This process may have started in November when Kazakhstan’s state-owned uranium company signed contracts with two Chinese state-owned companies.

Cameco, the Canadian leader in uranium, has also reportedly become more active in negotiating new contracts.

ASX stocks will wake up with the uranium sector

News from the contract market, as opposed to the (short-term) spot market scum and bubble, is what will wake up Australia’s crop of smaller uranium players that did well last year before going back to sleep.

Stocks such as Lotus Resources (ASX:LOT), up 60% last year but down 28% this year, and 92 Energy (ASX:92E), up 75% last year but down down 30% this year, are examples of the early stages of the uranium revival running out of steam thanks to stagnating metal prices.

Elevate Uranium (ASX:EL8), up 196% in 2021, down 15% this year, and Paladin Energy (ASX:PDN) up 88% in 2021 and down 24% this year, reflect the same precursor issue followed by slippage, which was likely caused in part by stock traders profiting from uranium successes.

Solid outlook

Two recent research reports highlight the process the uranium market goes through, with Canaccord Genuity arguing that the case for maintaining exposure to the metal is strong, while Shaw and Partners believe that uranium has moved past its cyclical downturn, with fundamentals improving as inventories decline. .

Positive in their vision of uranium, the two finance companies are dodging the crucial question of timing. Say only that the recovery will continue – but don’t ask exactly when.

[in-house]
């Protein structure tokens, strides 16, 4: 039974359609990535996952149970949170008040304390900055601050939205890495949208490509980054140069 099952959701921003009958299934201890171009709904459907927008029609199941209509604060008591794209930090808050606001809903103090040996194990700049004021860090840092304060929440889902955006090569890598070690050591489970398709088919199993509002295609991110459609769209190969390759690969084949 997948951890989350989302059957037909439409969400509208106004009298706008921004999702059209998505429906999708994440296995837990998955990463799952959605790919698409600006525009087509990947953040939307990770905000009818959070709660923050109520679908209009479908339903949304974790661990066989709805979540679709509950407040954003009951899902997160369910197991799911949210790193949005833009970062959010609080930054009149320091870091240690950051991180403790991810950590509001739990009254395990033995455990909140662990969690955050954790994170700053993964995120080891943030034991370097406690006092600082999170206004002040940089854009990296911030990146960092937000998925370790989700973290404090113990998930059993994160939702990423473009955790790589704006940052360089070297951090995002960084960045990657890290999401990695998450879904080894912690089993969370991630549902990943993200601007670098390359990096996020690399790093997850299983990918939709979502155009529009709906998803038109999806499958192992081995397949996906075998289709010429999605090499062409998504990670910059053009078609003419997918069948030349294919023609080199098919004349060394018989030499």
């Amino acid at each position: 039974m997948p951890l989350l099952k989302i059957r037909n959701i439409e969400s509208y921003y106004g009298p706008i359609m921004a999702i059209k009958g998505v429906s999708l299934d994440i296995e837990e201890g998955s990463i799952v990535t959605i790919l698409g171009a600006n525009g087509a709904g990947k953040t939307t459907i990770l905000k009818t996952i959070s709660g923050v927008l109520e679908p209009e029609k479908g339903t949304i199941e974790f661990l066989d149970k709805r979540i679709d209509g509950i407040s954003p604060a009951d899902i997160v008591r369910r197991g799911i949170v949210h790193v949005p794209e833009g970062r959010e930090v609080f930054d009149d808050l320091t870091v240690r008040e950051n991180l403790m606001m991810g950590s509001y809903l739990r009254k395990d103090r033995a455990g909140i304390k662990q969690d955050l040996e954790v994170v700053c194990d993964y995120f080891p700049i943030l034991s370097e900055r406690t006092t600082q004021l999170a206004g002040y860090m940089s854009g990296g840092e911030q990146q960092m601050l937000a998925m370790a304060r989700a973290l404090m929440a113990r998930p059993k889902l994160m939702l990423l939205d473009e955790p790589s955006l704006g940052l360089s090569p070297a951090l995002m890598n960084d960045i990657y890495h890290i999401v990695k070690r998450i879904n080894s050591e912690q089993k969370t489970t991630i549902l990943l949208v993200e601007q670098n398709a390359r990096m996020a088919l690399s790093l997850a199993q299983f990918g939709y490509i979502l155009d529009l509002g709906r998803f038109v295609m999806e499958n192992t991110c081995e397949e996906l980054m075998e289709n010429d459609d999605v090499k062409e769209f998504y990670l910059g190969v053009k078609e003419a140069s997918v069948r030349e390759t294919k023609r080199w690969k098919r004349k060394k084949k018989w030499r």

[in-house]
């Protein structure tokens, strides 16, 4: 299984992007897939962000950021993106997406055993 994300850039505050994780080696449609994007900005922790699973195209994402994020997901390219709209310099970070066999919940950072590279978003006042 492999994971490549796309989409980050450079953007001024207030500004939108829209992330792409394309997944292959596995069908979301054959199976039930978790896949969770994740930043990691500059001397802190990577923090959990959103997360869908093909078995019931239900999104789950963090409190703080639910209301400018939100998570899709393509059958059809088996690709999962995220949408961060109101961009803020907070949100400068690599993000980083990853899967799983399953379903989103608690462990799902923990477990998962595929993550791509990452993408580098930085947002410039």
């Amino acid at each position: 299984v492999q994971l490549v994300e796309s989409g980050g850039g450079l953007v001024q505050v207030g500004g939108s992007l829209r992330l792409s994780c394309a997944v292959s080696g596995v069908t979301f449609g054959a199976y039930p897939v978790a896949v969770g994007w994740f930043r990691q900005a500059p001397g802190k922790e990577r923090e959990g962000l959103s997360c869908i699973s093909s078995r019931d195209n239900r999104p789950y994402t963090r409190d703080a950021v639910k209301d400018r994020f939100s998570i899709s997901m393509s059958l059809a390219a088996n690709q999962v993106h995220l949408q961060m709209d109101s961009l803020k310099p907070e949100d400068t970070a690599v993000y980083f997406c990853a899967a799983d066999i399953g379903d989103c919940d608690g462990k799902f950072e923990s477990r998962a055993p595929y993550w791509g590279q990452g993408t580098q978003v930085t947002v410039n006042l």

Shaw, in a report released last week, listed a series of recent developments underpinning the case for uranium investment, including supply-side discipline as potential mine developers slow down, aging mines are closed mines, continued purchases by investment funds, long-term Chinese contracts, France forecasting a reactor building frenzy and a surprise U-turn from Europe which reclassified uranium as a green fuel – a conversion to rival that of St Paul on the road to Damascus.

Meanwhile, Canaccord noted that 2021 was “dominated by financial players” in the uranium market and that this year will see short-term volatility, demand for nuclear energy continues to rise even as supply mining is at its lowest level in 12 years.

Significantly, Canaccord believes that a uranium price just above US$40/lb is not enough to incentivize mine restarts and investment in new mine supplies.

“As a result, we believe this cycle still has a long way to go,” the broker said.

Conventional demand, according to Canaccord, remains extremely robust as governments affirm their commitment to nuclear power, while the Sprott Physical Uranium Trust sits on a US$2.4 billion cash pile, ready to acquire more. of metal and possibly seeking a listing on the New York Stock Exchange later this year, which would be a catalyst for the uranium market.

Like Shaw, Canaccord argues that a uranium price of US$60/t or more is needed to encourage development (and redevelopment) of the mine – a price likely to close this year before being delivered l ‘next year.

Once the price dam is broken, analysts expect uranium to return to around $85/lb, a price last seen in 2007.

The pioneers in the uranium sector did well last year. They could enjoy a second feed later this year as the price of the metal resumes its upward trend – this time driven by genuine consumer demand, and less by financial maneuvering.